The last Prime Minister of the Union?

Last week, Boris Johnson was elected leader of the Conservative and Unionist Party, but concerns have been voiced about the potential consequences of his premiership for the Union. Michael Kenny assesses the validity of those concerns and how they might be alleviated.  

‘The last Prime Minister of the United Kingdom’. This damning, but also hopeful, judgement of the implications of a Boris Johnson premiership from the SNP’s Westminster leader Ian Blackford, expresses a sentiment that is widely held in UK politics, and is not confined to Scottish nationalist circles.

In fact, this particular outcome is very unlikely given how long – as we are currently learning – it takes countries to leave unions of which they are members. But it is undoubtedly true that his tenure in office will have a very significant impact upon the increasingly strained internal politics of the union, and could well ignite major political crises about the constitutional positions of Scotland and Northern Ireland. It is highly unlikely that Johnson will be the PM who oversees the break-up of Britain; but he may well go down in history as the catalyst for its dissolution.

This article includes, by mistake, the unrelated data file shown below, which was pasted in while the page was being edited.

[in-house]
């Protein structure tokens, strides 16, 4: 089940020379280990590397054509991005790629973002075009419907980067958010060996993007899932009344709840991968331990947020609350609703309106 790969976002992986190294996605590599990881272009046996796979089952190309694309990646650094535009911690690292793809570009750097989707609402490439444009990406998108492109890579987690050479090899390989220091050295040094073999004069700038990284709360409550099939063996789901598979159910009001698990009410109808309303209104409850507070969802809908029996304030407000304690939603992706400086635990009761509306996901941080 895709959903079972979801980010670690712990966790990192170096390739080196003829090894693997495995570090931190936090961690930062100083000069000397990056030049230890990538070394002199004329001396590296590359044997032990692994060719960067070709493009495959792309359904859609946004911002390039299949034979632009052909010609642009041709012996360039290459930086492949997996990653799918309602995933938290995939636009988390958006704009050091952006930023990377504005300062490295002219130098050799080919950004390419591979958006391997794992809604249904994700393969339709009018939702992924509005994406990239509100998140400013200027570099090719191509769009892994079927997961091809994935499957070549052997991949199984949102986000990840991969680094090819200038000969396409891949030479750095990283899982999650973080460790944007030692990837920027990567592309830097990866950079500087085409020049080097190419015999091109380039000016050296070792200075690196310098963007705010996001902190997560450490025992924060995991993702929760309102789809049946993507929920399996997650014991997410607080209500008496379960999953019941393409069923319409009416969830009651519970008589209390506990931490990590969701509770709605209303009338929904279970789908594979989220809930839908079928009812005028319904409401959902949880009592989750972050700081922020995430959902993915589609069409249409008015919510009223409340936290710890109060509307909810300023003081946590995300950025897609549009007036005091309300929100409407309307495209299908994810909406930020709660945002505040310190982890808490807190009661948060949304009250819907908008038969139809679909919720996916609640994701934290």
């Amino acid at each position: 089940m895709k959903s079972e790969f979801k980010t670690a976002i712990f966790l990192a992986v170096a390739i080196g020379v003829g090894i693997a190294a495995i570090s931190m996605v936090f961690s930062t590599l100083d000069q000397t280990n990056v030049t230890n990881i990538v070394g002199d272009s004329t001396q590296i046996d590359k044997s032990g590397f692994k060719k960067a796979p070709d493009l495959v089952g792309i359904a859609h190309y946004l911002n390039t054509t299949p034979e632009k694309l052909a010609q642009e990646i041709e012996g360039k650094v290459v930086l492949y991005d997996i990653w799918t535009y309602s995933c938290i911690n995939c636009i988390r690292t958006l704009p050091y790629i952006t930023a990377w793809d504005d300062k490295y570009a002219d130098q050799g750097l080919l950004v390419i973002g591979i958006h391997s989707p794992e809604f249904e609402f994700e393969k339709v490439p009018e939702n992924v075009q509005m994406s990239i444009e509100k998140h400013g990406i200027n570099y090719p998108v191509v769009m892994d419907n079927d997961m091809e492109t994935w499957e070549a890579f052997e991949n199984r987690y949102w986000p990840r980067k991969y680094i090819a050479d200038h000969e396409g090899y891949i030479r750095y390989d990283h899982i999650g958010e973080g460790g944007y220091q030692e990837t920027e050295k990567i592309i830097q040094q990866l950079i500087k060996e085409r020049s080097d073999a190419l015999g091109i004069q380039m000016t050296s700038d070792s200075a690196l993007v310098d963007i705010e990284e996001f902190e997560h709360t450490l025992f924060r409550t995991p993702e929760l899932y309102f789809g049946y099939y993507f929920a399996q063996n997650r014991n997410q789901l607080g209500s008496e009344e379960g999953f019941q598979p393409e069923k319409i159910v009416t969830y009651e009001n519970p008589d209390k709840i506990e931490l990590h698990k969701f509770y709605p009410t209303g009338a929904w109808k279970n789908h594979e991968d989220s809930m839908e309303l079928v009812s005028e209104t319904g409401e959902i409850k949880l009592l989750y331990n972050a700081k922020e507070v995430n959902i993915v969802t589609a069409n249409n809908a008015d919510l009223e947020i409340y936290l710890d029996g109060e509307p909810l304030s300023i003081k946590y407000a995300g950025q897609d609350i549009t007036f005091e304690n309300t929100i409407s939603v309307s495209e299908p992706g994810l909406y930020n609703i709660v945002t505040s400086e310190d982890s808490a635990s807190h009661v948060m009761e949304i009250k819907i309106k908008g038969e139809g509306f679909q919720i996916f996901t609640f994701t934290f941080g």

So what does Johnson have to do to make sure that he does not become the leader who sends the UK to the brink?

In his election campaign he joined some of the other contenders in signalling his awareness of the need for the Union to be given a much higher priority in the thinking and policies emanating from Whitehall and Westminster. And this is certainly not a bad place from which to start. But there is a real risk that the kind of ‘hyper-unionism’ which, as our research shows, has emerged in official and political circles as an assertive response to heightened anxieties about the prospects of the UK, could well — if done without strategy or sensitivity — rebound on its author, deepening an ingrained scepticism about UK politicians and the central state in the outer parts of the UK. Continue reading